Materia Medica Malaysiana

January 23, 2007

Imported pig feed to be tested

Filed under: Uncategorized — malaysianmedicine @ 10:19 am

NST: KUALA LUMPUR: Pig feed imported by 16 companies will be tested for beta-agonist — a banned growth enhancer injurious to health.
Health Minister Datuk Seri Dr Chua Soi Lek said yesterday this would be carried out by his ministry’s pharmaceutical division.
“As we are going all out to ban the use of beta-agonist by pig farmers, it is also important to know whether the imported feed contains the banned growth enhancer,” Dr Chua said.
He told reporters this after chairing a meeting with representatives from the Agriculture and Agro-based Industry Ministry, Customs, Veterinary Services Department, Health Ministry and its pharmaceutical division, Federation of Livestock Farmers’ Associations Malaysia and the Pork Sellers Association.
“We do not allow beta-agonist to be sold in the market in any form.
“It is being smuggled into the country and we must stop this by not using it in the animal feed,” said Dr Chua.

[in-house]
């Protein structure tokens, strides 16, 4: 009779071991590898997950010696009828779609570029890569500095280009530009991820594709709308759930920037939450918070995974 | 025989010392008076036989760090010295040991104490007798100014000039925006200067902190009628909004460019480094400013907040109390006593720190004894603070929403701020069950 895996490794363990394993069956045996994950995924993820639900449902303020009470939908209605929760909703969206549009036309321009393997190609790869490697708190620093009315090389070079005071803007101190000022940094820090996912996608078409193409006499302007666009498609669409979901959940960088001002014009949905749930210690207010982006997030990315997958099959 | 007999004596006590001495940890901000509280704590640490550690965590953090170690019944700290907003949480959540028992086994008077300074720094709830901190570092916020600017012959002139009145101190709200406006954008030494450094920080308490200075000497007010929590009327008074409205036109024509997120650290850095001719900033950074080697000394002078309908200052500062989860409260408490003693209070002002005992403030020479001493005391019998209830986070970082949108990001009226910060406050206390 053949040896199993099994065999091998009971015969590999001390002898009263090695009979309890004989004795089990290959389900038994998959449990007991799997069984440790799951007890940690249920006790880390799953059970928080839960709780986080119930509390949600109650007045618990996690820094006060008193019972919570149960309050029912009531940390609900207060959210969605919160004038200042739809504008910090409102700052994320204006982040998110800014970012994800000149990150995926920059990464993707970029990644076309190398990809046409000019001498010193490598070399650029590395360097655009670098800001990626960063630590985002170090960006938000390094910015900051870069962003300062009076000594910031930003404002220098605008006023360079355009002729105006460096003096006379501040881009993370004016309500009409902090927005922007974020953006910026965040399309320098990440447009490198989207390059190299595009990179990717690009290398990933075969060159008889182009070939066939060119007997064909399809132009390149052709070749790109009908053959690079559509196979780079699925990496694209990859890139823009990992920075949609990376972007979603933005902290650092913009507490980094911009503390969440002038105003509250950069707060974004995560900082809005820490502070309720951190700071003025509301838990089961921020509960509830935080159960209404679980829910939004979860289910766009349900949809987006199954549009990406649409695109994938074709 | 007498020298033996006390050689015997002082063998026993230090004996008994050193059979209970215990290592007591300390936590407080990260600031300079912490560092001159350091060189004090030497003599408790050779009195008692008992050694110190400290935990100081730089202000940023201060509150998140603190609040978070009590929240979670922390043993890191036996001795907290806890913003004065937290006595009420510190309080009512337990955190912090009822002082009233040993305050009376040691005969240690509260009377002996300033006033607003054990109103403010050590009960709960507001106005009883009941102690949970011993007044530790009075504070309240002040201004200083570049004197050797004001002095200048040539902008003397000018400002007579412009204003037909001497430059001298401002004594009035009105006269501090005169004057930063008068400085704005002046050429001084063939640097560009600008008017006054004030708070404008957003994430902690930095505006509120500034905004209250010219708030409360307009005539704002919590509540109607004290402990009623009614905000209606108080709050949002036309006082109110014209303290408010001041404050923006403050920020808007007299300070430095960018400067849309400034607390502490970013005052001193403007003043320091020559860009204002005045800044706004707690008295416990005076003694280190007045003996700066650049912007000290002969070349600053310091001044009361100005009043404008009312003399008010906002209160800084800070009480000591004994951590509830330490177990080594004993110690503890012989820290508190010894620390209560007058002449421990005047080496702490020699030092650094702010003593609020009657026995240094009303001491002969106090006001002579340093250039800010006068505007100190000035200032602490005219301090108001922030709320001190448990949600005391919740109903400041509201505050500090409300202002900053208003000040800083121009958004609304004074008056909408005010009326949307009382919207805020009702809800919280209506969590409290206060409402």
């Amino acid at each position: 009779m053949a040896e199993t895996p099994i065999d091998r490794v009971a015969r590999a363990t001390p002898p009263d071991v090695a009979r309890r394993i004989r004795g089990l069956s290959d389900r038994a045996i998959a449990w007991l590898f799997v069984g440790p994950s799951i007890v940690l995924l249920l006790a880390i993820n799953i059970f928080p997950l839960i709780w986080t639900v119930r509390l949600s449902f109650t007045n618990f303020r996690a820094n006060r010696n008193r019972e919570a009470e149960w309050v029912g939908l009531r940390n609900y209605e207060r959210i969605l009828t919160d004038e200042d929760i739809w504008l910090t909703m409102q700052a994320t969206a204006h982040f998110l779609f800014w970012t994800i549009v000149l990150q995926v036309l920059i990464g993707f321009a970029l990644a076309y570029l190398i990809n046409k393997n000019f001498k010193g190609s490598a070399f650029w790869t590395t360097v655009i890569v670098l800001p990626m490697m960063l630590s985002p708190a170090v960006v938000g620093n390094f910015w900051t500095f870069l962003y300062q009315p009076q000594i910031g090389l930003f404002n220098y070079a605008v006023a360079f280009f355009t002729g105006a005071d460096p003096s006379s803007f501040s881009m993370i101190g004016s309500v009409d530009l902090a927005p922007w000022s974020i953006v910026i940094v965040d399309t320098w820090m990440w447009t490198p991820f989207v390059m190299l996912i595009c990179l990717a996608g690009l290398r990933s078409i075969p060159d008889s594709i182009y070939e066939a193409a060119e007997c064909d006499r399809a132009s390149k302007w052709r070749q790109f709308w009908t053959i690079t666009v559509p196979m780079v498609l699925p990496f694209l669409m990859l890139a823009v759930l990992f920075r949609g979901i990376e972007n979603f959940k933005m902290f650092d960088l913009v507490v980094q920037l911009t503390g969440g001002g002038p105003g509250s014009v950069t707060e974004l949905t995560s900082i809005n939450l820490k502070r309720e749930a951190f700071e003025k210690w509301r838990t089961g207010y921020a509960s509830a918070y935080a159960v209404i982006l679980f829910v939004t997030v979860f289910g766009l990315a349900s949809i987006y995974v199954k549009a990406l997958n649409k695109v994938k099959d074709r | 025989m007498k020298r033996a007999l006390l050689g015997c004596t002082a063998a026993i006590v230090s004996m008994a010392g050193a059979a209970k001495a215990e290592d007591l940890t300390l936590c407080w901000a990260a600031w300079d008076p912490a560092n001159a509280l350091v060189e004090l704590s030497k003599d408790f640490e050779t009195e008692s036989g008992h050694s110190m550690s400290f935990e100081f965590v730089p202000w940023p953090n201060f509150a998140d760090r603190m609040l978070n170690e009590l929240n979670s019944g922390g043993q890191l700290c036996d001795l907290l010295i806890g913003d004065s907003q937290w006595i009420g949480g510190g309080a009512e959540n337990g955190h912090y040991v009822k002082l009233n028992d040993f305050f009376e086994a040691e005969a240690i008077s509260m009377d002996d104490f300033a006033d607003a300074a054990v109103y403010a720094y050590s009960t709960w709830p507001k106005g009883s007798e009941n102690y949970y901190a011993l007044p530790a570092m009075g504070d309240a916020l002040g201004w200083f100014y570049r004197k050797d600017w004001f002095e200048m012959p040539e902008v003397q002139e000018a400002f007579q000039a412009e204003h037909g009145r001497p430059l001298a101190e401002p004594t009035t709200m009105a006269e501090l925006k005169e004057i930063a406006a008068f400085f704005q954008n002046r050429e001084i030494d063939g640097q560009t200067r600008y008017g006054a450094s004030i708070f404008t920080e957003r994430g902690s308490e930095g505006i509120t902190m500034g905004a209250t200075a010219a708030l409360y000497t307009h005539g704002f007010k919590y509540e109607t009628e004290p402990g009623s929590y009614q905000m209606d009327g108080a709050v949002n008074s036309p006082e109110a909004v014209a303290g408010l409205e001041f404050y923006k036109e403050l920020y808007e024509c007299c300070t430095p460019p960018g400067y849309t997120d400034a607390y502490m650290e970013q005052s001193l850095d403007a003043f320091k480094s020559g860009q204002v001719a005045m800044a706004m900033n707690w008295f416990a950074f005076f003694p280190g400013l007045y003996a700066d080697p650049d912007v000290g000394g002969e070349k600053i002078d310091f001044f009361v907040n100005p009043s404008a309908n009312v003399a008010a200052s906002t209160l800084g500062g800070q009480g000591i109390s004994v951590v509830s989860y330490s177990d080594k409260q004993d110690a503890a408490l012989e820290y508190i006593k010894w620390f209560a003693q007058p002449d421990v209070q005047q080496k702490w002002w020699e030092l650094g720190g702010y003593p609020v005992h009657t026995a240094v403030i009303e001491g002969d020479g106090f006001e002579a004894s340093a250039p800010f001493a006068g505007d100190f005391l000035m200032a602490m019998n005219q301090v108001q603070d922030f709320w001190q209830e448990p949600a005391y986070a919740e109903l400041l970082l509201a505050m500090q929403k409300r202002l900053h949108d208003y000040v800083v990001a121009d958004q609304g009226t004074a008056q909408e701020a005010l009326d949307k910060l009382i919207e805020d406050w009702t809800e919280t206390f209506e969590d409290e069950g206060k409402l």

China and India are among the countries exporting pig feed to Malaysia.
At present, 37 pig farms are placed under a one-month quarantine after their animals were found to have high levels of beta-agonist.
This followed a check on 656 farms nationwide.
Dr Chua said the farmers were allowed to send their pigs for slaughter after the quarantine period only upon receiving the green light from the Veterinary Services Department.
“Once the quarantine period is over, the farmers should inform the Veterinary Services Department which will then take samples from the pigs to ascertain whether they are free of beta agonist,” he added.
Pig farms that do not notify the department will remain under quarantine.
Most of the errant farms are in Malacca, Selangor, Perak and Penang.
So far only four farms whose quarantine period expired on Jan 14, have applied to the Veterinary Services Department to test their pigs.
Pork tainted with beta-agonist can cause headache, dizziness, breathing difficulties and palpitations.
Dr Chua said it was now mandatory for all pig farmers to make a declaration that they will not use beta-agonist.
“Only farmers who have made the declaration and have got the Veterinary Services to give them a clean bill, are allowed to send their pigs for slaughter.”
Pig sellers caught with tainted pork would be prosecuted unless they had documents showing where they got the meat.
Dr Chua said his ministry’s aim was to ensure that all pork sold in the market by Chinese New Year was free of beta-agonist.

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